I straggled into parking lot of The Sandman. The office was lit, sign on - VACANCY. Louise came to the door.
I assisted the dazed Wendy to the stoop where Louise enclosed her. "She's hardly spoken. I found her up on a hill in the tower shack like DJ told me."
"I have her now. You look like shit. Do you want a room?"
"No, I should get back to the city." I was far too energized to sit in a motel room. I could also sense that this chapter was done. Not that I was made to feel unwelcome, but to linger no more than necessary would have been odious. Let the girl recover in the comfort of the caring woman. We had a moment. I was grateful for that. To Wendy, I was perhaps just another tent in the caravan she was wandering.
"I think they have Clover cornered up there. They may be down to talk to her. She needs rest." I said.
I was back on the highway heading north. The rain thickened, then became a deep, grim fog that settled onto the road with flickering road reflectors marking the way. I latched onto the first set of tail lights that rose into the murk. I stayed behind a stoppable distance and hoped the driver in front stayed on the road. The red glowed like stage lights at a smoky strip bar.
The fog intensified. The vehicle in front of mine slowed down to about 30mph. The red lights winked and glared like the eyes of remembered demons in musty childhood basements. As the road dipped and swerved in the mountains there were clear patches under the fog. I could see that the vehicle was a van, the extended kind. There were people in the van viewable through the back windows. As we rounded a curve in one of the patches, I read printed words on the side of the van - something, something Church. The dark shapes inside the van were wearing white choir gowns. I stayed on their tail. If you’re barreling through mountains in pea-soup fog, you might as well hook onto a church wagon - any extra help is welcome.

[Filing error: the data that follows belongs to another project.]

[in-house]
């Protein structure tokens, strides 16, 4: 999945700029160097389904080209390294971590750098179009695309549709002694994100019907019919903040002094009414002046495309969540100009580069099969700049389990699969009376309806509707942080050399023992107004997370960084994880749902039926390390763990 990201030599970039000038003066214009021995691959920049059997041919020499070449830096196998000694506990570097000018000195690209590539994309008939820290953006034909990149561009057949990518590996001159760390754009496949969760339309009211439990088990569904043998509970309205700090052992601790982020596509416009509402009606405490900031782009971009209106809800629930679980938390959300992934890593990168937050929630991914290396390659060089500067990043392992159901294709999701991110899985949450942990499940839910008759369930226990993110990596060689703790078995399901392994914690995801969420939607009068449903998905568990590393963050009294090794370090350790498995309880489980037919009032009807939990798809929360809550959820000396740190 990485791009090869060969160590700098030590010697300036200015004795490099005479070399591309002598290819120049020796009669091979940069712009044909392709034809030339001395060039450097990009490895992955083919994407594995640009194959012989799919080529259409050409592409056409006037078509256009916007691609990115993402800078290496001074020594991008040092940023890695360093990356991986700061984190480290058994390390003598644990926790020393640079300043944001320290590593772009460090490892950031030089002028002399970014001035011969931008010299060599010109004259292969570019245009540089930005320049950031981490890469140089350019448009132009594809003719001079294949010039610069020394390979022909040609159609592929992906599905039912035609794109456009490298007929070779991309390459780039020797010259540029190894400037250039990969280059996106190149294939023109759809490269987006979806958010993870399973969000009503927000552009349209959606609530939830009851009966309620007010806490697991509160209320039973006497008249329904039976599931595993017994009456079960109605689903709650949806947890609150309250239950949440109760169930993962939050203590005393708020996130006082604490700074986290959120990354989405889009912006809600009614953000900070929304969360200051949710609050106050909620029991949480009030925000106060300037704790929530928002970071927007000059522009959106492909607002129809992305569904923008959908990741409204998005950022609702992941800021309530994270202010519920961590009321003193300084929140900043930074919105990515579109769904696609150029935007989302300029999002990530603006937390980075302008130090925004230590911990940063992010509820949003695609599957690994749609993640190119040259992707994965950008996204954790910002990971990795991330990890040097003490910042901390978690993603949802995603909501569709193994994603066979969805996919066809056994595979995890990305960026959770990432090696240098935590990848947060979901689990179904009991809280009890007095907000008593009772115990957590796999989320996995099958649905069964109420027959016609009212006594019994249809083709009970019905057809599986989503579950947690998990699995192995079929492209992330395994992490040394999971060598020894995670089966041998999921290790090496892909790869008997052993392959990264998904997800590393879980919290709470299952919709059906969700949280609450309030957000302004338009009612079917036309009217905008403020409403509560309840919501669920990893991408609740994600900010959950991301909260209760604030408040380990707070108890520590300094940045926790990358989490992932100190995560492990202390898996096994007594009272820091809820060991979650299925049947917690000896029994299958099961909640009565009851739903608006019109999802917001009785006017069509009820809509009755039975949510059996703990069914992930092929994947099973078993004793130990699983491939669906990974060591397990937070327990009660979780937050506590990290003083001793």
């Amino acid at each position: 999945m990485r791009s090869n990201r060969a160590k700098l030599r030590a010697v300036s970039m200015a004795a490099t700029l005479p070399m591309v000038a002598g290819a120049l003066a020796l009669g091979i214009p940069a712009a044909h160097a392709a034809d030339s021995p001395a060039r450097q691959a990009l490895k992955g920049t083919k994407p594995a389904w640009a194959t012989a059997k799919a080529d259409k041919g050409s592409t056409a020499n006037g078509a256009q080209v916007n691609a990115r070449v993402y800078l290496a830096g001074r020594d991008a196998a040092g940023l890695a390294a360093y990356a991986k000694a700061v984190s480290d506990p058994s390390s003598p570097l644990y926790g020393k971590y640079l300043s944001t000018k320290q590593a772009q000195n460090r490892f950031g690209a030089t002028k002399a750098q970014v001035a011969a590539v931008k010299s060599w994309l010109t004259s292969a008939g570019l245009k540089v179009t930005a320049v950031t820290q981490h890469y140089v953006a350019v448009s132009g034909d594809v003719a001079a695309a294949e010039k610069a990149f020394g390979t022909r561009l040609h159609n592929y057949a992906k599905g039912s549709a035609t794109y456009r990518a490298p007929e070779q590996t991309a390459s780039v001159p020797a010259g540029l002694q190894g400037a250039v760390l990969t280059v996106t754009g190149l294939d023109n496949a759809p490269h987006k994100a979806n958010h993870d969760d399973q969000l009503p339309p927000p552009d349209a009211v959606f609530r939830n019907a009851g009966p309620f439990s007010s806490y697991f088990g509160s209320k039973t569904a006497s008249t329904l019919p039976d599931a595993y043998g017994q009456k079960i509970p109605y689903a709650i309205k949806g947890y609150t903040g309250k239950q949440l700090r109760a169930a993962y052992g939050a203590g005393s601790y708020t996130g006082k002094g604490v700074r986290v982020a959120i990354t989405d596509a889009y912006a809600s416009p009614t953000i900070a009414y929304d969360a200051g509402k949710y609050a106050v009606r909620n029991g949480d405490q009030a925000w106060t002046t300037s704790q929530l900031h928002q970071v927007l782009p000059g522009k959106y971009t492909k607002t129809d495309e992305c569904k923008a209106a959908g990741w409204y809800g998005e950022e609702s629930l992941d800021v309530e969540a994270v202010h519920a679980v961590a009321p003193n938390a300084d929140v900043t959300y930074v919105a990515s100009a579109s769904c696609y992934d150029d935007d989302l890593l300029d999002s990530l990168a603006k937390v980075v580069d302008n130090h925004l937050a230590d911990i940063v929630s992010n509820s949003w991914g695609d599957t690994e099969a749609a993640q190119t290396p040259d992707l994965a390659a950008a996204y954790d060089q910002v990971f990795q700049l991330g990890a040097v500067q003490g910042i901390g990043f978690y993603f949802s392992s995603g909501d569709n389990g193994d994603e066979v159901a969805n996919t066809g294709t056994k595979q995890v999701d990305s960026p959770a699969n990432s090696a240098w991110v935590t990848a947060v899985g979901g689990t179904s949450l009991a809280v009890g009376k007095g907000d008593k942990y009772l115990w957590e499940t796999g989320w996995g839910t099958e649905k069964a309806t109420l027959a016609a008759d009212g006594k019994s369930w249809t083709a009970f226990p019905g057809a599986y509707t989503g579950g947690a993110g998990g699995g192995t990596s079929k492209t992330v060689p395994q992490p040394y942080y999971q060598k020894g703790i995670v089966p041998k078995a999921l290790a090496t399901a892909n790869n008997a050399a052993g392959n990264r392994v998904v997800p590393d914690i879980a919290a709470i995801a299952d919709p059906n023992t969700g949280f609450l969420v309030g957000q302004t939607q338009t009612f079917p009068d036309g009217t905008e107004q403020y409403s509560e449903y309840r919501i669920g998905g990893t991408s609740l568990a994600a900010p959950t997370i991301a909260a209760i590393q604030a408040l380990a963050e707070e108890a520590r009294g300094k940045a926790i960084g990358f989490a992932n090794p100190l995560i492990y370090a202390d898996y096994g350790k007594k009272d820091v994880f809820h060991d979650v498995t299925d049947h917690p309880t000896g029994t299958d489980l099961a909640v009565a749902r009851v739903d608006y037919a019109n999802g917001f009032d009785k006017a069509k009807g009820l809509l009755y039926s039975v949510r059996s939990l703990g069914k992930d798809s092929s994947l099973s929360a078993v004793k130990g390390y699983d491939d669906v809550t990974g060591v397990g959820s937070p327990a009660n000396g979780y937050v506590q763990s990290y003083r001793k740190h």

The fog roiled and hazy forms appeared on the side of the road - phantasms of the characters I had encountered during my California time. Each of them held a bright crimson flower with looks of lugubrious surprise on their spectral visages.
The van sped up; 30 to 40 to 50. I could feel the pitch of the road as we rocketed a downward curve. I lost the lights. I searched in panic for the reflectors in the middle of the two-lane. I broke through the fog on a straight-away. Dark fields stretched out level on either side. The van was gone. I was a lone rider on the dark highway.
The rest of the ride to the city was a blur of ragged recollections of the night’s events. I was relieved the girl got out, though Jay Clover had planted a seed of wonderment about her - what sort of adventure seeking had brought her into his orbit. What was certain was that however she arrived at that shack, she did not do anything to deserve the treatment she received there.
I felt bad about Fritz. The dog went down valiantly. For that I was envious as I thought about my pathetic stumble entry into the shack. “I will be alright,” a voice whispered over the sounds of the road and the rush of wind into the multiple cracks and crevices of the cheaply made auto.